1911 Encyclopædia Britannica/Warwick, Earls of
WARWICK, EARLS OF. John Rous (c. 1411-1491) the historian of the earls of Warwick, gives an account of them from Brutus their founder through many mythical ancestors, among whom is the Guy of romance. The 1st earl of Warwick was Henry de Newburgh (d. 1123), lord of Newbourg in Normandy and son of Roger de Beaumont. He became constable of Warwick Castle in 1068, and, though there is no proof that he actually came over with the Conqueror, his elder brother Robert de Beaumont, comte de Meulan, fought at Hastings. He apparently spent most of his time in Normandy, and was a baron of the Norman exchequer. He was created earl of Warwick early in the reign of William II. receiving a grant of the great estates of the Saxon, Thurkill of Arden, in Warwickshire. He was attached throughout his life to Henry I., and both the Beaumont brothers were faithful to the king at the time of the conspiracy of the Norman nobles in 1101. By his wife Margaret, daughter of Geoffrey II., count of Perche, he had five sons and two daughters. He died on the 20th of June 1123, and was buried in the Norman abbey of Préaux, near Pont-Audemer, a family foundation of which he and his brother were patrons. At Warwick he founded the priory of the Austin Canons, and endowed the church of St Mary.
Of his sons Roger de Newburgh became 2nd earl of Warwick and died in 1153; Rotrou (d. 1139) became archbishop of Rouen; and Robert, seneschal and justiciar of Normandy, died in 1185 in the abbey of Bec, of which he was a benefactor. The 2nd earl was followed by his two sons in succession, William (d. 1184) and Waleran (d. 1204). Henry de Newburgh, 5th earl of Warwick (1192-1229), took the royal side in the civil wars of the reigns of John and Henry III. The 6th earl, Thomas de Newburgh (c. 1213-1297), left no heirs, and was succeeded by his sister Margaret, countess of Warwick in her own right, who was twice married, but left no heirs. Her second husband, John du Plessis, assumed the title of earl of Warwick in 1245, and in 1250 received a grant of his wife's lands for life. He was succeeded in 1263 by Countess Margaret's cousin and heir. Sir William Mauduit (1220-1268), 8th earl of Warwick. Mauduit's sister and heiress, Isabel de Beauchamp, had apparently adopted the religious life at the time of her brother's death, and her son William de Beauchamp became 9th earl of Warwick.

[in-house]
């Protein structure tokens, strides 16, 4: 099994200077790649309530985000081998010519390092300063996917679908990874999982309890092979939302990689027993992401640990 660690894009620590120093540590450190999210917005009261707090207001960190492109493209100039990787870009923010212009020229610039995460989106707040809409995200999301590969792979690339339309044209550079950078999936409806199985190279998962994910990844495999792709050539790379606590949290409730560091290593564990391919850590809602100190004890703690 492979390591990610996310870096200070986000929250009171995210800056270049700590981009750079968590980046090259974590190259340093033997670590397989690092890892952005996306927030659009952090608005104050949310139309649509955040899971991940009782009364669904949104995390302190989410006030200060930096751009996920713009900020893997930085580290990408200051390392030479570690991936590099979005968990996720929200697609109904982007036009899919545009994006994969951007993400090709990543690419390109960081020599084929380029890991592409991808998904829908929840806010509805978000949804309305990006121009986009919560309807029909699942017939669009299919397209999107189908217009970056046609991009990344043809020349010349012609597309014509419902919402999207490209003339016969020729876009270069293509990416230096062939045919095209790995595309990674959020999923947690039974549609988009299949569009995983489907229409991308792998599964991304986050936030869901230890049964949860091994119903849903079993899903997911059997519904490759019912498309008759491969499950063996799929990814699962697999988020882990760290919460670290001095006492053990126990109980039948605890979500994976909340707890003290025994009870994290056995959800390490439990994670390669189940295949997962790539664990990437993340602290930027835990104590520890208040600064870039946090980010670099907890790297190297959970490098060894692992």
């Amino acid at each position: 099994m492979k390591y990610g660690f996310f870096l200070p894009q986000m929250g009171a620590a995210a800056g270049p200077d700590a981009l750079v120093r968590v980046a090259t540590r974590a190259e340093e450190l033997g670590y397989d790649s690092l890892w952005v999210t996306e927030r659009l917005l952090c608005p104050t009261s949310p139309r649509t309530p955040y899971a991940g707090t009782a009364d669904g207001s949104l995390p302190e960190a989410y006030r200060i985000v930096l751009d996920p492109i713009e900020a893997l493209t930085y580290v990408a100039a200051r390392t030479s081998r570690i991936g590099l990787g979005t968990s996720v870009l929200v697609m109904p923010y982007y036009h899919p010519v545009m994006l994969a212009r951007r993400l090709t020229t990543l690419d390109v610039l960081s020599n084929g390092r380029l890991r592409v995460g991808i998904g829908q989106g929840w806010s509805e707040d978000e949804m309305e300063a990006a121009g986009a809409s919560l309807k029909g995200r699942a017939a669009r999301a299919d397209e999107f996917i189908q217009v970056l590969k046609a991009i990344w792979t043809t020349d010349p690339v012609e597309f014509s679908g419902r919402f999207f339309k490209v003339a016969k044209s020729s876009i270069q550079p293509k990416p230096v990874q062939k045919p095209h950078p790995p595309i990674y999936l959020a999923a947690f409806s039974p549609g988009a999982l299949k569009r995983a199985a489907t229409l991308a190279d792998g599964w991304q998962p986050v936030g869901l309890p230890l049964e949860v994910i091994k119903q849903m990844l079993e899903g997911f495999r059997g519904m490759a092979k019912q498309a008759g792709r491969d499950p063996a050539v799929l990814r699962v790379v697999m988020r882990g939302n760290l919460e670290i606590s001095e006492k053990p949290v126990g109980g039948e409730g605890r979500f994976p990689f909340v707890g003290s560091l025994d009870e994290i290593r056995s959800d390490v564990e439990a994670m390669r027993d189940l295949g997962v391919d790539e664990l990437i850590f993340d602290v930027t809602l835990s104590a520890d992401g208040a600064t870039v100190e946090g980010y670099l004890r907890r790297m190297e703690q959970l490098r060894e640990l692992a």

His son Guy de Beauchamp, 10th earl of Warwick (1278-1315), received grants of land in Scotland for his services at Falkirk, and in 1301 was one of the signatories of the letter to the pope denying the papal right to interfere in Scottish affairs. He was with Edward I. at the time of his death, and is said to have been warned by him against Piers Gaveston. He was one of the lords ordainers of 1310, and was concerned in the capture of Gaveston, though he declined to countenance his execution. He died on the 10th of August 1315. His son, Thomas de Beauchamp, 11th earl (1313-1369), was marshal of England in 1344, and of the English army in France in 1346. He fought at Crecy and Poitiers, and was one of the original knights of the Garter.